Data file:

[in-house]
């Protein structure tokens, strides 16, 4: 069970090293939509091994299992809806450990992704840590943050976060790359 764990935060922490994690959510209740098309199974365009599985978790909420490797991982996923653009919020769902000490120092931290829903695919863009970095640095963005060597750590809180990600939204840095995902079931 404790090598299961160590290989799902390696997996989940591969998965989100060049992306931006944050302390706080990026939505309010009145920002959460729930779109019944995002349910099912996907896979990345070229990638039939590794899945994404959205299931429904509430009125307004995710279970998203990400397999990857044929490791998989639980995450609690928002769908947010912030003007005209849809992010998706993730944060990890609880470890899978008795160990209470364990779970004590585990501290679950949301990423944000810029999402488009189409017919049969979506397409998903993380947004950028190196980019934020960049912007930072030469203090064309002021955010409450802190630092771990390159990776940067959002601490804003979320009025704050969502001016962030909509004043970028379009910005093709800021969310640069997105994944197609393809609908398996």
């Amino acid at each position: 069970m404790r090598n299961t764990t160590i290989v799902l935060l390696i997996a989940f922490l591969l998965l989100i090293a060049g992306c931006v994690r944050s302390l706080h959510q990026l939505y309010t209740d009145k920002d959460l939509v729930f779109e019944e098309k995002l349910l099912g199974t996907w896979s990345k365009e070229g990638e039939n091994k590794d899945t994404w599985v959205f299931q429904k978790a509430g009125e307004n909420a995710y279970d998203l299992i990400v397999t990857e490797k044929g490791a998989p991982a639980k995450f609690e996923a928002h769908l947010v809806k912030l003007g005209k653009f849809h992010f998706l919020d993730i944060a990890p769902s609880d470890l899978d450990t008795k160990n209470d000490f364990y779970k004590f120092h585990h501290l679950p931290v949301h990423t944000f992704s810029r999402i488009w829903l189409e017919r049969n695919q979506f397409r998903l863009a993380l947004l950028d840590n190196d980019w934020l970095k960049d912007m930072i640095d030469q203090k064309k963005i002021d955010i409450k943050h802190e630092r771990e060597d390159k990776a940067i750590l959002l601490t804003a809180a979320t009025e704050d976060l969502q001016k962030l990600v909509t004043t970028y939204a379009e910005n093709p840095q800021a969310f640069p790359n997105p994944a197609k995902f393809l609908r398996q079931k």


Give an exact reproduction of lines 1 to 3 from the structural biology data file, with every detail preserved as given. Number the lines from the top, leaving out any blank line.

[in-house]
């Protein structure tokens, strides 16, 4: 069970090293939509091994299992809806450990992704840590943050976060790359 764990935060922490994690959510209740098309199974365009599985978790909420490797991982996923653009919020769902000490120092931290829903695919863009970095640095963005060597750590809180990600939204840095995902079931 404790090598299961160590290989799902390696997996989940591969998965989100060049992306931006944050302390706080990026939505309010009145920002959460729930779109019944995002349910099912996907896979990345070229990638039939590794899945994404959205299931429904509430009125307004995710279970998203990400397999990857044929490791998989639980995450609690928002769908947010912030003007005209849809992010998706993730944060990890609880470890899978008795160990209470364990779970004590585990501290679950949301990423944000810029999402488009189409017919049969979506397409998903993380947004950028190196980019934020960049912007930072030469203090064309002021955010409450802190630092771990390159990776940067959002601490804003979320009025704050969502001016962030909509004043970028379009910005093709800021969310640069997105994944197609393809609908398996």
């Amino acid at each position: 069970m404790r090598n299961t764990t160590i290989v799902l935060l390696i997996a989940f922490l591969l998965l989100i090293a060049g992306c931006v994690r944050s302390l706080h959510q990026l939505y309010t209740d009145k920002d959460l939509v729930f779109e019944e098309k995002l349910l099912g199974t996907w896979s990345k365009e070229g990638e039939n091994k590794d899945t994404w599985v959205f299931q429904k978790a509430g009125e307004n909420a995710y279970d998203l299992i990400v397999t990857e490797k044929g490791a998989p991982a639980k995450f609690e996923a928002h769908l947010v809806k912030l003007g005209k653009f849809h992010f998706l919020d993730i944060a990890p769902s609880d470890l899978d450990t008795k160990n209470d000490f364990y779970k004590f120092h585990h501290l679950p931290v949301h990423t944000f992704s810029r999402i488009w829903l189409e017919r049969n695919q979506f397409r998903l863009a993380l947004l950028d840590n190196d980019w934020l970095k960049d912007m930072i640095d030469q203090k064309k963005i002021d955010i409450k943050h802190e630092r771990e060597d390159k990776a940067i750590l959002l601490t804003a809180a979320t009025e704050d976060l969502q001016k962030l990600v909509t004043t970028y939204a379009e910005n093709p840095q800021a969310f640069p790359n997105p994944a197609k995902f393809l609908r398996q079931k």